Different types of chairs to seat the authors in each of the five halls at Diggi Palace. One, white with black markings, like ink ran riot. Another, a plush sink-in-me sofa with peacock feathers, fit only for the kings and queens of words. Yet another ornate, old fashioned and purple-cushioned-on-metal- rich and authoritative-regalia for the writers.

Sandhya Ramachandran is a freelance writer-illustrator-designer and filmmaker from the National Institute of Design.

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Freedom of speech?

This year, the Rushdie row became more prominent than the Jaipur Literature Festival itself. The Booker Prize winner was asked to stay away from the event as there was a serious threat to his life. His video chat with Barkha Dutt was cancelled fearing violence. Last week, a group of miscreants vandalised a newspaper's office just because they were upset over a piece of news. Jay Leno, “Top Gear” Clarkson and Paul Henry have all been demanded apologies for their various “crude” comments. Is India really a democracy or is it just a myth? GAURAV DANGI of SRM University speaks to a few youngsters in the City.

Although it may sound clichéd, India is the world's largest democracy. It is due to this democracy that the various scams have come under public scrutiny. The recent Rushdie row has highlighted the miserable failure of Indian system in safeguarding freedom of speech. A highly disgraceful act — the Rajasthan government playing it safe. Indian democracy is more of an illusion than truth. A funny country filled with unexplained paradoxes. - PRATIK DOSHI, III Year, BE

Democracy is the best available means of governance in the present world. Some of us may argue against the myth of the democratic notion and provide an unending list of socio-economic problems created by it. Even then, the fact of the matter remains that throughout the world we cherish democracy and we demand democracy. Rushdie was not given the chance to exercise his rights, because the government kept in mind the safety of hundreds of people and the smooth flow of the fest which was the right thing to do.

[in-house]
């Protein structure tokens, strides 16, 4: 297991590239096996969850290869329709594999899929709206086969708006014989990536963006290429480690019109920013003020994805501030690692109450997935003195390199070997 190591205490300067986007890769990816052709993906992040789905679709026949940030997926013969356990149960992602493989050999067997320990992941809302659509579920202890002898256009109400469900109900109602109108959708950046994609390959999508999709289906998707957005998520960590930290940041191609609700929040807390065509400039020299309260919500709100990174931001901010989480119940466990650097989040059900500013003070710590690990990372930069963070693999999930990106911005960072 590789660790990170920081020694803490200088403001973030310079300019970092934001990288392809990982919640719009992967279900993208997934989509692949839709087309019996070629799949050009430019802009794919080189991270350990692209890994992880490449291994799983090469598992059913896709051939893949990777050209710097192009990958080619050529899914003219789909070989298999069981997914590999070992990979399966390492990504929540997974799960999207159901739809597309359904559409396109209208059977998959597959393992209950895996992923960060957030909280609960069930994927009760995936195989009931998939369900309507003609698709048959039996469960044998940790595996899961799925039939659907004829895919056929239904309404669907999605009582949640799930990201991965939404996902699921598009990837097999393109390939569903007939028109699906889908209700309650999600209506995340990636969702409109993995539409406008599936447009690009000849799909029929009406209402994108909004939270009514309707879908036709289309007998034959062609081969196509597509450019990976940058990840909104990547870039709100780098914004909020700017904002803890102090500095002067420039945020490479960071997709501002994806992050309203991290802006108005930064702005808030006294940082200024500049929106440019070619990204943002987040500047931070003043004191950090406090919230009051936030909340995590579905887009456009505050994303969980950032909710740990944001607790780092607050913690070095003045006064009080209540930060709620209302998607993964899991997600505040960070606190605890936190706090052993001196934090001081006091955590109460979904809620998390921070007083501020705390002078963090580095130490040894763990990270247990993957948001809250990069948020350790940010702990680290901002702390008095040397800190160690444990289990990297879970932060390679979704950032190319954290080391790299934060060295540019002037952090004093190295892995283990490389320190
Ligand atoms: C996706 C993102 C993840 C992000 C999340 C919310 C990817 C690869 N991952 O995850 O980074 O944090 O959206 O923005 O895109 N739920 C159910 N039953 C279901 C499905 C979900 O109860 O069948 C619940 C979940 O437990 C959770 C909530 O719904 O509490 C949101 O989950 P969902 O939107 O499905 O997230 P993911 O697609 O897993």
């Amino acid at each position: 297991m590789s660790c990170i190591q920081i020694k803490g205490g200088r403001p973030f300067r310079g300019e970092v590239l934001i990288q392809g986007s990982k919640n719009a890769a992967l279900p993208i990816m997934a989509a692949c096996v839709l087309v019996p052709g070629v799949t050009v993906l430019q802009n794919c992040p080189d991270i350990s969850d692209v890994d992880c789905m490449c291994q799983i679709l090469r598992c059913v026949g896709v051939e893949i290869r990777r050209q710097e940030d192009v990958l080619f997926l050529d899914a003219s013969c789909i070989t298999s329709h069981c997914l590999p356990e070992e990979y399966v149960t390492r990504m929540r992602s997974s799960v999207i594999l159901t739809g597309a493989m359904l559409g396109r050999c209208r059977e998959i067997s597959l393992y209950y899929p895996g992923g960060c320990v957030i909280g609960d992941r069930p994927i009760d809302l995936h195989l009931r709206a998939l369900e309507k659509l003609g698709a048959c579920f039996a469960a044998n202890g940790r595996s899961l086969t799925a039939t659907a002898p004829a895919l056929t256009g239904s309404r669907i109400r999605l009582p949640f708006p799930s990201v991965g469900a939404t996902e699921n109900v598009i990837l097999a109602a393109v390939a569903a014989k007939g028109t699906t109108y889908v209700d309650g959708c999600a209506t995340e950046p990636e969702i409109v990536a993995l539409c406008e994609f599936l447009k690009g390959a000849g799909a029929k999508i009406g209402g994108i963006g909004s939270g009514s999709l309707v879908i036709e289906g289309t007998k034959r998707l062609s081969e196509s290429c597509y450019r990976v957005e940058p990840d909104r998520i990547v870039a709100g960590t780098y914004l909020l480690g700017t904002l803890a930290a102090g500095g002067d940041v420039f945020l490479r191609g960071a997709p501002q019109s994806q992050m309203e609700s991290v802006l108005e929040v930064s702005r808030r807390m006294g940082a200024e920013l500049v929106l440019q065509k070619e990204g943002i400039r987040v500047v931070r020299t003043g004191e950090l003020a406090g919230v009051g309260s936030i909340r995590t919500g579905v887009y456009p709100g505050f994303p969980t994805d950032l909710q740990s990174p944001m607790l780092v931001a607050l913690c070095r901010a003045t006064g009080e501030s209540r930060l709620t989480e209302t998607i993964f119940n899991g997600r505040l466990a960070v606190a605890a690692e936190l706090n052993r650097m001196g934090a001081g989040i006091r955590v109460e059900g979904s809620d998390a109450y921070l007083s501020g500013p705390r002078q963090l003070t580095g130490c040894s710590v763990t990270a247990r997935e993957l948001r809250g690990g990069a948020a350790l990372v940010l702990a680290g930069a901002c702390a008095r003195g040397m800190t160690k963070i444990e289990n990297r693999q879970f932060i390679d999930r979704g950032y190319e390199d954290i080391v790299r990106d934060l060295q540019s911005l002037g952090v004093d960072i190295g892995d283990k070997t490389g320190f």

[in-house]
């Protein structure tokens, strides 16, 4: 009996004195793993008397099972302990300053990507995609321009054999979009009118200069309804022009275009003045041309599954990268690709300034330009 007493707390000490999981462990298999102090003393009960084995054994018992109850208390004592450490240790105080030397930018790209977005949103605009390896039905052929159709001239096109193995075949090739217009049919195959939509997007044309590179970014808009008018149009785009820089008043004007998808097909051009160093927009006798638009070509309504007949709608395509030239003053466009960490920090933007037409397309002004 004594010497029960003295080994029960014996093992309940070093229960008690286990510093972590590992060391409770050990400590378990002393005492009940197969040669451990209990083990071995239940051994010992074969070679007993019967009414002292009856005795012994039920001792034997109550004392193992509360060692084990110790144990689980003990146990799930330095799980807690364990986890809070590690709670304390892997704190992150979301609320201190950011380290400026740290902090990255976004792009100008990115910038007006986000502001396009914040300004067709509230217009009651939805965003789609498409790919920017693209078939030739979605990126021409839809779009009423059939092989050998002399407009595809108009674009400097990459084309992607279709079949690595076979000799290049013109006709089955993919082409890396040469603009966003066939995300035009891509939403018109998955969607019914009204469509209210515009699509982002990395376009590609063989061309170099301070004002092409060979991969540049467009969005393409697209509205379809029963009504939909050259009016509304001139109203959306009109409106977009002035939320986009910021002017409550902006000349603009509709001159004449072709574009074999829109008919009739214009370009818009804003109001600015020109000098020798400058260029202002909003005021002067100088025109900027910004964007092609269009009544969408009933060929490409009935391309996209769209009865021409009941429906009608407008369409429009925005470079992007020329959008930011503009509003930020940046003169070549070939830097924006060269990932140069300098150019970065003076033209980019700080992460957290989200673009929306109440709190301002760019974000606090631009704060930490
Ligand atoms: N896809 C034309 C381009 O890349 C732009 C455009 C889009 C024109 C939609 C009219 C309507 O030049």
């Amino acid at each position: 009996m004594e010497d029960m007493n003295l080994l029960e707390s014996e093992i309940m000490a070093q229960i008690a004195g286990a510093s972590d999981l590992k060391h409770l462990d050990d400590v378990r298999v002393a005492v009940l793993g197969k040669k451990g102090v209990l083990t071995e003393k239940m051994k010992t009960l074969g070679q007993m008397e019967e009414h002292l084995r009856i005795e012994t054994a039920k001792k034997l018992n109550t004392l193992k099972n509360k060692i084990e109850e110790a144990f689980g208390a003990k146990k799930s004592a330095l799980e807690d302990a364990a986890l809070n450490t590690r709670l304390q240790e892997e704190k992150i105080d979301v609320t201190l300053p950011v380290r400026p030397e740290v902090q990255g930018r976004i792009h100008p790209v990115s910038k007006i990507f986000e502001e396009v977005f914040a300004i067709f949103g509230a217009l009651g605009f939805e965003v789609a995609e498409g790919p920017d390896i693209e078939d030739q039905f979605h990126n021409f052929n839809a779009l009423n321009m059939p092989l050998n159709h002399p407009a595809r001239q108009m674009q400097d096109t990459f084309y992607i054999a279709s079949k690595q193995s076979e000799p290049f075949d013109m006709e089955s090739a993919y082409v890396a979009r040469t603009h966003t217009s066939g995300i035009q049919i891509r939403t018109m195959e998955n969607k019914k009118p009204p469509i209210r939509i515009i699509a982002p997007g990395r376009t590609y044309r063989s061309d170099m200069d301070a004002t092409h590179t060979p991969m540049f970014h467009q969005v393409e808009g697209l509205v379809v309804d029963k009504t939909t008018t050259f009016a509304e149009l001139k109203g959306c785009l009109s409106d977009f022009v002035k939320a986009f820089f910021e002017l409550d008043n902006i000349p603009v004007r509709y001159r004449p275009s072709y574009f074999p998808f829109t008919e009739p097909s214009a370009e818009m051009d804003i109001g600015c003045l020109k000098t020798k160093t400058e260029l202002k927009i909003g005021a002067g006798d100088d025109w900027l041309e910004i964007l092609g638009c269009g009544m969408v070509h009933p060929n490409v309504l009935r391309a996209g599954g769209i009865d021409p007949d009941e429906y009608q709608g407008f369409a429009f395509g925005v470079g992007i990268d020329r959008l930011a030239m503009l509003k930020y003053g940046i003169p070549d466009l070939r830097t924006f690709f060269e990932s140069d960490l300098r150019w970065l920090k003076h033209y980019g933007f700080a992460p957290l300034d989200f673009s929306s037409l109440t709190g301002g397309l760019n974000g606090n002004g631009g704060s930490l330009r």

- NIKITA PUNWANI, III Year, MOP Vaishnav College for Women

To keep pace with the world and its ideologies is what a modern man should do. The truth is always hard to digest. To co-ordinate, consolidate and to maintain harmony is the secret of bringing things to equilibrium. Indian laws are very democratic. The educated must stress upon writing books that make people view and understand the situation instead of making them retaliate or indulge in fights. Salman Rushdie has a right to pen down his views but not at the cost of any ones feelings. People should listen to understand and not listen to reply. Our perceptions may vary but our aim is the same. - VISHAL P. MEHTA, I Year, Civil Engineering, SRM University

Right to freedom of speech and expression remains just a phrase rather than a fundamental right provided in the Constitution of India. A nation which boasts of democracy does not guarantee a citizen liberty to voice his opinions let alone giving him equal rights. However, blaming the system cannot be justified because a fair number of anti-elements misunderstand and hence flout the freedom norms. In a nutshell, each individual needs to be responsible in a democracy to bring about a positive change. - SIDDARTH JAIN, III Year, SRM University

As per the “freedom of Speech and Expression” goes I personally don't think that it is given full rein when it comes to our country. I feel that the writers and the media in particular ought to be given more leverage when it comes to doing what essentially is their job - bringing out the real, ugly truth behind stories! Vandalism and other atrocities must be ended and an awakening of a united front favouring freedom, in true spirit, should be brought about in society. Democracy should not only be enforced in the political sphere but also in other spheres; which would eventually help us DEVELOP in true worth. - PRERNA TARIKA DIWAKER, B.A. Corporate Economics, Women's Christian College